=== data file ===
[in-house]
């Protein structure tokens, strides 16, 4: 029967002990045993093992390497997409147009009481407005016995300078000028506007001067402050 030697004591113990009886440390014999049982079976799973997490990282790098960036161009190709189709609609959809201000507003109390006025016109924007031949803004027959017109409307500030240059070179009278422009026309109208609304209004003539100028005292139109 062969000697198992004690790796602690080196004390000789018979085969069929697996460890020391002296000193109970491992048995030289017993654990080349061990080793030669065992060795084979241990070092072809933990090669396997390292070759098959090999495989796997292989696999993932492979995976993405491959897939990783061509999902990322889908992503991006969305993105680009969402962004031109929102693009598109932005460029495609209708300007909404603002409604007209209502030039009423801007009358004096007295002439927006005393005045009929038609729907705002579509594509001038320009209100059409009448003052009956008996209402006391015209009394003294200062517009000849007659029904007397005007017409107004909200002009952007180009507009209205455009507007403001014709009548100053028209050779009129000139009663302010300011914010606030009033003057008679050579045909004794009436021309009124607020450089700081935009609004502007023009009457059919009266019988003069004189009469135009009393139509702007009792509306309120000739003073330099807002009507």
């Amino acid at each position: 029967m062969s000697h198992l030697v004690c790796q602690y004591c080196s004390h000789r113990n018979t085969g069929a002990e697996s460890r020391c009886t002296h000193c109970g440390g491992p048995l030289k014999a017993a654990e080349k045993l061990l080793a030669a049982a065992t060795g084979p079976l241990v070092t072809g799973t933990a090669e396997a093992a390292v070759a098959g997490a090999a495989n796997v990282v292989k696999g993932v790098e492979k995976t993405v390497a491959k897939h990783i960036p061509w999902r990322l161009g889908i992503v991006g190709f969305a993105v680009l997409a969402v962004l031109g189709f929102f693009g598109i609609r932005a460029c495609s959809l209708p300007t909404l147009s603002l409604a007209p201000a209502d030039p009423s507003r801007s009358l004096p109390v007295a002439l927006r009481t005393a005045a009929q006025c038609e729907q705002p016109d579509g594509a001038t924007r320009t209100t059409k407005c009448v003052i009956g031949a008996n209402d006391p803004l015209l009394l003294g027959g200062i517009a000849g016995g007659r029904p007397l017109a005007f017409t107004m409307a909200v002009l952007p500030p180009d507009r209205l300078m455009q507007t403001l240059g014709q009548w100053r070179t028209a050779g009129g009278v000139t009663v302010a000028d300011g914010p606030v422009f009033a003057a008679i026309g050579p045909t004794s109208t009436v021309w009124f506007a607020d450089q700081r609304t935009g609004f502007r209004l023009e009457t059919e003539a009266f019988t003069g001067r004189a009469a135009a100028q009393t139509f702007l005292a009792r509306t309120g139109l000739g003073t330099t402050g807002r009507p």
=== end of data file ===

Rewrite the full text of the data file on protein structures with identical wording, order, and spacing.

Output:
[in-house]
């Protein structure tokens, strides 16, 4: 029967002990045993093992390497997409147009009481407005016995300078000028506007001067402050 030697004591113990009886440390014999049982079976799973997490990282790098960036161009190709189709609609959809201000507003109390006025016109924007031949803004027959017109409307500030240059070179009278422009026309109208609304209004003539100028005292139109 062969000697198992004690790796602690080196004390000789018979085969069929697996460890020391002296000193109970491992048995030289017993654990080349061990080793030669065992060795084979241990070092072809933990090669396997390292070759098959090999495989796997292989696999993932492979995976993405491959897939990783061509999902990322889908992503991006969305993105680009969402962004031109929102693009598109932005460029495609209708300007909404603002409604007209209502030039009423801007009358004096007295002439927006005393005045009929038609729907705002579509594509001038320009209100059409009448003052009956008996209402006391015209009394003294200062517009000849007659029904007397005007017409107004909200002009952007180009507009209205455009507007403001014709009548100053028209050779009129000139009663302010300011914010606030009033003057008679050579045909004794009436021309009124607020450089700081935009609004502007023009009457059919009266019988003069004189009469135009009393139509702007009792509306309120000739003073330099807002009507």
């Amino acid at each position: 029967m062969s000697h198992l030697v004690c790796q602690y004591c080196s004390h000789r113990n018979t085969g069929a002990e697996s460890r020391c009886t002296h000193c109970g440390g491992p048995l030289k014999a017993a654990e080349k045993l061990l080793a030669a049982a065992t060795g084979p079976l241990v070092t072809g799973t933990a090669e396997a093992a390292v070759a098959g997490a090999a495989n796997v990282v292989k696999g993932v790098e492979k995976t993405v390497a491959k897939h990783i960036p061509w999902r990322l161009g889908i992503v991006g190709f969305a993105v680009l997409a969402v962004l031109g189709f929102f693009g598109i609609r932005a460029c495609s959809l209708p300007t909404l147009s603002l409604a007209p201000a209502d030039p009423s507003r801007s009358l004096p109390v007295a002439l927006r009481t005393a005045a009929q006025c038609e729907q705002p016109d579509g594509a001038t924007r320009t209100t059409k407005c009448v003052i009956g031949a008996n209402d006391p803004l015209l009394l003294g027959g200062i517009a000849g016995g007659r029904p007397l017109a005007f017409t107004m409307a909200v002009l952007p500030p180009d507009r209205l300078m455009q507007t403001l240059g014709q009548w100053r070179t028209a050779g009129g009278v000139t009663v302010a000028d300011g914010p606030v422009f009033a003057a008679i026309g050579p045909t004794s109208t009436v021309w009124f506007a607020d450089q700081r609304t935009g609004f502007r209004l023009e009457t059919e003539a009266f019988t003069g001067r004189a009469a135009a100028q009393t139509f702007l005292a009792r509306t309120g139109l000739g003073t330099t402050g807002r009507p």